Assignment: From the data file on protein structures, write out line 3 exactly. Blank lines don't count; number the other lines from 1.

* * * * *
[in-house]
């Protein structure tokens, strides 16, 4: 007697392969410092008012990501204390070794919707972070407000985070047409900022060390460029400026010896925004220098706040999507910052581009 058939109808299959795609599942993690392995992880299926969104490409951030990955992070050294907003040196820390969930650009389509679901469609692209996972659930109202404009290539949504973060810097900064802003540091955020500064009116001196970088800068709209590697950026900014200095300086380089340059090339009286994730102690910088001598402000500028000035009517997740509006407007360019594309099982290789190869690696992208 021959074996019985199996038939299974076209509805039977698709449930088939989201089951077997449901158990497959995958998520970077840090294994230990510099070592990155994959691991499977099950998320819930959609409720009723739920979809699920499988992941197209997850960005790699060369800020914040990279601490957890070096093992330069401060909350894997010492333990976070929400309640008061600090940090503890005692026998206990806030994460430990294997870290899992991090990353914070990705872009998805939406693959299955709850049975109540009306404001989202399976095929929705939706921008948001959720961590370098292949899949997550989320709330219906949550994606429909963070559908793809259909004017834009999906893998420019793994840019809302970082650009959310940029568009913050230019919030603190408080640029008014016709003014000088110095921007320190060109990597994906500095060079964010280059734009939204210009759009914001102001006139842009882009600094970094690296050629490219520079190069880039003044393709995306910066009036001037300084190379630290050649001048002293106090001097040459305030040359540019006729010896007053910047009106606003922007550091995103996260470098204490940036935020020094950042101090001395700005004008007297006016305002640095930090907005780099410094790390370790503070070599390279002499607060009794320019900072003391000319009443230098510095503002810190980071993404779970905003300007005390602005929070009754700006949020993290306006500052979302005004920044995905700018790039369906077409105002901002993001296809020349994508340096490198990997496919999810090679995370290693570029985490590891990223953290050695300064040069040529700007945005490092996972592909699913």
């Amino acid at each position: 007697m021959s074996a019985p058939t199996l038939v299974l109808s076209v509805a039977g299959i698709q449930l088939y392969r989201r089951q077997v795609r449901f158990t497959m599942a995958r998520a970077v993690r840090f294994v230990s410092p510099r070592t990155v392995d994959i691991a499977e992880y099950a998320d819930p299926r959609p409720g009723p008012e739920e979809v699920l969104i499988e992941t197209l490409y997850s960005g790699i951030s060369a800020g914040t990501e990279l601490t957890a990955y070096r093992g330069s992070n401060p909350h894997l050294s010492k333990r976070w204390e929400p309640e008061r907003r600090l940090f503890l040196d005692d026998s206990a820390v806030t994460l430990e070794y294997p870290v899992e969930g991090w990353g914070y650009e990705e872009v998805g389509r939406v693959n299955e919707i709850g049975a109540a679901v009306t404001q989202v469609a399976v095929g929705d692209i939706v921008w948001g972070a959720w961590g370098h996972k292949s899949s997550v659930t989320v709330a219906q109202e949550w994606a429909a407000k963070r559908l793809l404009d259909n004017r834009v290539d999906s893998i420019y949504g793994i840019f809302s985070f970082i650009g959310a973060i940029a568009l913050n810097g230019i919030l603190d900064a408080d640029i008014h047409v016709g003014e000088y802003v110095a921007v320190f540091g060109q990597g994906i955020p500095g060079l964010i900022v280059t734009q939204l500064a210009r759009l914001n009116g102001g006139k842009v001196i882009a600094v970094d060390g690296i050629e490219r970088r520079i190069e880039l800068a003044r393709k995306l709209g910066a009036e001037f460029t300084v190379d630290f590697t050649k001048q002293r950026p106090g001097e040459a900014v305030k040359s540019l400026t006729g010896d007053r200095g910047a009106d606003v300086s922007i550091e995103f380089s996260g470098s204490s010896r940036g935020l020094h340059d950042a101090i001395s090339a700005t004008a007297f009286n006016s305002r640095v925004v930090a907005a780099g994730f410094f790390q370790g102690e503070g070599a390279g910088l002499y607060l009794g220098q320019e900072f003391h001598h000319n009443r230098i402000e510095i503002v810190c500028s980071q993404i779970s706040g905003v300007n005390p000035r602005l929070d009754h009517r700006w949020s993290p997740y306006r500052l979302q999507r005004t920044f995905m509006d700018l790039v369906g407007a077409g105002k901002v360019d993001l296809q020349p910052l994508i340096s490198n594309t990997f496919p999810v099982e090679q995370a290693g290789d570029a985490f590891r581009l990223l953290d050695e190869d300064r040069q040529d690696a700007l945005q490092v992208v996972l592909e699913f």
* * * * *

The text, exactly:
């Amino acid at each position: 007697m021959s074996a019985p058939t199996l038939v299974l109808s076209v509805a039977g299959i698709q449930l088939y392969r989201r089951q077997v795609r449901f158990t497959m599942a995958r998520a970077v993690r840090f294994v230990s410092p510099r070592t990155v392995d994959i691991a499977e992880y099950a998320d819930p299926r959609p409720g009723p008012e739920e979809v699920l969104i499988e992941t197209l490409y997850s960005g790699i951030s060369a800020g914040t990501e990279l601490t957890a990955y070096r093992g330069s992070n401060p909350h894997l050294s010492k333990r976070w204390e929400p309640e008061r907003r600090l940090f503890l040196d005692d026998s206990a820390v806030t994460l430990e070794y294997p870290v899992e969930g991090w990353g914070y650009e990705e872009v998805g389509r939406v693959n299955e919707i709850g049975a109540a679901v009306t404001q989202v469609a399976v095929g929705d692209i939706v921008w948001g972070a959720w961590g370098h996972k292949s899949s997550v659930t989320v709330a219906q109202e949550w994606a429909a407000k963070r559908l793809l404009d259909n004017r834009v290539d999906s893998i420019y949504g793994i840019f809302s985070f970082i650009g959310a973060i940029a568009l913050n810097g230019i919030l603190d900064a408080d640029i008014h047409v016709g003014e000088y802003v110095a921007v320190f540091g060109q990597g994906i955020p500095g060079l964010i900022v280059t734009q939204l500064a210009r759009l914001n009116g102001g006139k842009v001196i882009a600094v970094d060390g690296i050629e490219r970088r520079i190069e880039l800068a003044r393709k995306l709209g910066a009036e001037f460029t300084v190379d630290f590697t050649k001048q002293r950026p106090g001097e040459a900014v305030k040359s540019l400026t006729g010896d007053r200095g910047a009106d606003v300086s922007i550091e995103f380089s996260g470098s204490s010896r940036g935020l020094h340059d950042a101090i001395s090339a700005t004008a007297f009286n006016s305002r640095v925004v930090a907005a780099g994730f410094f790390q370790g102690e503070g070599a390279g910088l002499y607060l009794g220098q320019e900072f003391h001598h000319n009443r230098i402000e510095i503002v810190c500028s980071q993404i779970s706040g905003v300007n005390p000035r602005l929070d009754h009517r700006w949020s993290p997740y306006r500052l979302q999507r005004t920044f995905m509006d700018l790039v369906g407007a077409g105002k901002v360019d993001l296809q020349p910052l994508i340096s490198n594309t990997f496919p999810v099982e090679q995370a290693g290789d570029a985490f590891r581009l990223l953290d050695e190869d300064r040069q040529d690696a700007l945005q490092v992208v996972l592909e699913f």